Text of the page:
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The IDA said the annual spend on dental treatment for medical-card holders for Cork experienced a fall of 33% in the last three years from €7,836,612.12 in 2017 to €5,256,327.79 in 2020.
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The IDA said the annual spend on dental treatment for medical-card holders for Cork experienced a fall of 33% in the last three years from €7,836,612.12 in 2017 to €5,256,327.79 in 2020.
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IDA claims dental treatment for medical cardholders in 'complete chaos'

The Irish Dental Association has claimed that dental treatment for medical-card holders is in “complete chaos”, warning that the unprecedented number of dentists withdrawing from the “outdated” Dental Treatment Services Scheme (DTSS) is having serious repercussions for patients nationwide.

It said that between 2017 and 2020, State spending on dental care for medical-card patients nationwide decreased by 30%, from €5.5m to €3.8m, while the number of DTSS contracts held by dentists nationwide has fallen by 31% between 2015 and 2020, from 1,847 to 1,279.

It said the annual spend on dental treatment for medical-card holders for Cork experienced a fall of 33% in the last three years from €7,836,612.12 in 2017 to €5,256,327.79 in 2020.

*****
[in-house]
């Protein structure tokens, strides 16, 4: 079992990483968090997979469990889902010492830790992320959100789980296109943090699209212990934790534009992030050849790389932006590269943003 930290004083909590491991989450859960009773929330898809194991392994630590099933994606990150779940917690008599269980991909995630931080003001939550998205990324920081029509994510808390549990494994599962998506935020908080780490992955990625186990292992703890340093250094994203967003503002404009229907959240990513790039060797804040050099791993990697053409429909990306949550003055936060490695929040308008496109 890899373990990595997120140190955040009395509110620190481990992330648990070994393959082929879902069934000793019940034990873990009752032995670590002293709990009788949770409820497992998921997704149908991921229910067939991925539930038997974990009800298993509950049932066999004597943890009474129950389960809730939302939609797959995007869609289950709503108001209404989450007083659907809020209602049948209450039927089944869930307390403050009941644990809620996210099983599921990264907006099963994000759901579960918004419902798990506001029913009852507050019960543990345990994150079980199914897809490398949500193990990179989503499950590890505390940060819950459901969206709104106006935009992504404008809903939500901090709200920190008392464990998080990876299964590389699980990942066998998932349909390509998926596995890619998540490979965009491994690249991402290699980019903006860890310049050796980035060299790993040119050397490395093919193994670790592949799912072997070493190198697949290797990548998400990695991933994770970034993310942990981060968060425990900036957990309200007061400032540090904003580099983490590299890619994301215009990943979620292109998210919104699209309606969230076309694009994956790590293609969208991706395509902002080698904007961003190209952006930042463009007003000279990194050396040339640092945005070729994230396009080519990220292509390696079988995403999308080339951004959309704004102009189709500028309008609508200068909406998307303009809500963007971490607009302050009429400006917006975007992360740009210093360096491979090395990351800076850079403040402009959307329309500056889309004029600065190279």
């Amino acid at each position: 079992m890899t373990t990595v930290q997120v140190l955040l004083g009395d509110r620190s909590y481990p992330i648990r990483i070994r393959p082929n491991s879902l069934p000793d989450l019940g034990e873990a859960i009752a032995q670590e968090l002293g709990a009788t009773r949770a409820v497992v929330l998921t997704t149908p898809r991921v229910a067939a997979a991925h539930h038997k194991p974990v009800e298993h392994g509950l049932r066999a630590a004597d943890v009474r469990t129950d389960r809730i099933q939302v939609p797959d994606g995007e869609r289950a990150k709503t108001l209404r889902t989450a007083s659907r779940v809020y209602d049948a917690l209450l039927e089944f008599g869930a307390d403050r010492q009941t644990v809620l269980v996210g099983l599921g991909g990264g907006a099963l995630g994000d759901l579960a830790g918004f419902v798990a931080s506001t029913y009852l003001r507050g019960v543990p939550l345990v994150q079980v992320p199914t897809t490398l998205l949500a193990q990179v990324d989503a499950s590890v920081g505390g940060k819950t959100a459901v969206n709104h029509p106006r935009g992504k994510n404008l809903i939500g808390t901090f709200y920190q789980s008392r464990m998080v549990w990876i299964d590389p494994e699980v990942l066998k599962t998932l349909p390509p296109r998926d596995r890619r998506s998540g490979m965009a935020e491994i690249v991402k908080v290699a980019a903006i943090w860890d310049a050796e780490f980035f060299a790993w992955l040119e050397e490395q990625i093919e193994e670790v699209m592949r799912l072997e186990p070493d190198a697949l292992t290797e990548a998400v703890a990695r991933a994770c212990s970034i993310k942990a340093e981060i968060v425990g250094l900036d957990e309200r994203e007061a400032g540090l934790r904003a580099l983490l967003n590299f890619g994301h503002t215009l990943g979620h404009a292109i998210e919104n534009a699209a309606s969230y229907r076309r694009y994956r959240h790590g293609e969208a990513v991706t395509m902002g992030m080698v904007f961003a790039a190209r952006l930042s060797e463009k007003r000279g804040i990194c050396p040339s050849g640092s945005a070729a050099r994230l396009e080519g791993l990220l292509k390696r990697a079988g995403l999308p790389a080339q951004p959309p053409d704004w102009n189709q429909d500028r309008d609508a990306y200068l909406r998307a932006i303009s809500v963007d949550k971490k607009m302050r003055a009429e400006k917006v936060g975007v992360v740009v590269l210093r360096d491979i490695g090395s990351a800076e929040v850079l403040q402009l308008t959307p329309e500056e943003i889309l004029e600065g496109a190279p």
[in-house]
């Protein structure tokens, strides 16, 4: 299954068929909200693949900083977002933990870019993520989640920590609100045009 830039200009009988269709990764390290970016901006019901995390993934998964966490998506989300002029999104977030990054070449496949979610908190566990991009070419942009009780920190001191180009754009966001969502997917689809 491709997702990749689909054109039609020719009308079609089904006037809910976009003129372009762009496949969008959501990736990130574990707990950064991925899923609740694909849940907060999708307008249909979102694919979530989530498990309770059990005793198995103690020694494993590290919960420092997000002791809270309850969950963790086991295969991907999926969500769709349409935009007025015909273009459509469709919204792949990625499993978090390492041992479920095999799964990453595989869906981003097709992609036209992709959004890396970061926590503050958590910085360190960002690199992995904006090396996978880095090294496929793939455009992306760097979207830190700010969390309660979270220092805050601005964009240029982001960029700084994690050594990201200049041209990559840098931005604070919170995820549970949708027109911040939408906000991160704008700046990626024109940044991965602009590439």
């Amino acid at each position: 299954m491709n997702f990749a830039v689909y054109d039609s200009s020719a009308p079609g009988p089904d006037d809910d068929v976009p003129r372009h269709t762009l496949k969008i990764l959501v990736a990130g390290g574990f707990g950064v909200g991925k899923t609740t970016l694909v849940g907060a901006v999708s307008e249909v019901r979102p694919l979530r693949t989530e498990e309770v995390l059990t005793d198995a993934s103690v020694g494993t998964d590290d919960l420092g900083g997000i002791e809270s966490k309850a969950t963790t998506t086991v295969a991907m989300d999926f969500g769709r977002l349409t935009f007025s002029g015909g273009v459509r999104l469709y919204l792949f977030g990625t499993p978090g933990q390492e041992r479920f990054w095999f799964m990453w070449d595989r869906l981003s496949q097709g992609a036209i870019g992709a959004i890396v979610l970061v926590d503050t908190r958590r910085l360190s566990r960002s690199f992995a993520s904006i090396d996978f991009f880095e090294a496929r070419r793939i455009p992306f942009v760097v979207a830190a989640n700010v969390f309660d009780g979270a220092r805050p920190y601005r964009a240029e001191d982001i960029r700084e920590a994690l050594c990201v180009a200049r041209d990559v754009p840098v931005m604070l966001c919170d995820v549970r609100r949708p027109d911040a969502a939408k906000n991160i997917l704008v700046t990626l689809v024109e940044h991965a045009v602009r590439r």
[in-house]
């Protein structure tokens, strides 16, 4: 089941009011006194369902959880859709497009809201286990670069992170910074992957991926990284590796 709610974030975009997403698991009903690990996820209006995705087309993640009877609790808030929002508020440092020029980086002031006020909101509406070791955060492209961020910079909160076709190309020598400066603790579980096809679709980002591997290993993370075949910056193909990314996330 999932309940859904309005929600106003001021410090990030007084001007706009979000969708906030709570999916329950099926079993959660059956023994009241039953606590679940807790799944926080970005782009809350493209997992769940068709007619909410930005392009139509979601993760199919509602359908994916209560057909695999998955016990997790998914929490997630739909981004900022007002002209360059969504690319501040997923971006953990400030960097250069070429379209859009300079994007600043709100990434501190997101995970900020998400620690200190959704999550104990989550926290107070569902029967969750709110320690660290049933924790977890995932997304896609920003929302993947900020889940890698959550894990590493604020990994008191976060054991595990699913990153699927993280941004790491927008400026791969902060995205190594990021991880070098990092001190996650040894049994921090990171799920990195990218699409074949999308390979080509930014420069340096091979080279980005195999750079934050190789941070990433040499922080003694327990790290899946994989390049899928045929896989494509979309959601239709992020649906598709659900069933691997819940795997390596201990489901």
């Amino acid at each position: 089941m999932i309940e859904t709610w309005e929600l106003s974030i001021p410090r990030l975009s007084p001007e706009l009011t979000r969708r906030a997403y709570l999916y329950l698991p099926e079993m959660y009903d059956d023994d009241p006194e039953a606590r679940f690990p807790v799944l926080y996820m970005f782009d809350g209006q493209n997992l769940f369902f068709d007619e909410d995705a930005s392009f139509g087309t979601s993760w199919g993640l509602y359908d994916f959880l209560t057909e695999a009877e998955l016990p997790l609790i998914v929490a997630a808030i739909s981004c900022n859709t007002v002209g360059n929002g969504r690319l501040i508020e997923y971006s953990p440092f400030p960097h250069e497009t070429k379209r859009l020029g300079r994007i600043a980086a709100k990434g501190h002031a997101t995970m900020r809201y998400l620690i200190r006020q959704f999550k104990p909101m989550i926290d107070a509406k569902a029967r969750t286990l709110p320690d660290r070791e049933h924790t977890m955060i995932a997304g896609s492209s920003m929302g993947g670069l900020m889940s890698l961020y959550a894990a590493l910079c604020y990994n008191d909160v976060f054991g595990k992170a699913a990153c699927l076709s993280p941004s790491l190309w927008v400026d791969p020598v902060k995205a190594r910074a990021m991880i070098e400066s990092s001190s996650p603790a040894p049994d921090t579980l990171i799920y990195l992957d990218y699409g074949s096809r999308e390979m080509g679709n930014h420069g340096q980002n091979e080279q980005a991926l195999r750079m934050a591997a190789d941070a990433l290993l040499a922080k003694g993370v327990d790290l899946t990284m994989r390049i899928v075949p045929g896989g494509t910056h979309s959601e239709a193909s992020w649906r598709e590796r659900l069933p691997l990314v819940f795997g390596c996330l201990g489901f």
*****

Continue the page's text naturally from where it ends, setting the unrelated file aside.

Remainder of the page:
Irish Dental Association chief Fintan Hourihan said that the fall in both funding and the number of participating dentists was hugely damaging for patients nationwide.

This is an unprecedented crisis in dentistry. In 2020, almost one-quarter of participating dentists nationwide left this scheme which is utterly unfit for purpose. Dentists simply cannot afford to participate, leading to complete chaos.” 

Mr Hourihan said that significant extra costs being incurred by general dental practices during the Covid-19 pandemic are making the existing DTSS contracted service completely unviable.

“Dentists want to be able to provide care for medical card patients, but the Government is leaving them with little choice but to minimise their involvement or withdraw.”

Because of the drop-off in funding and dentists’ participation, he said that medical card patients were now faced with delays and increased travel times while seeking that treatment, amongst other issues.

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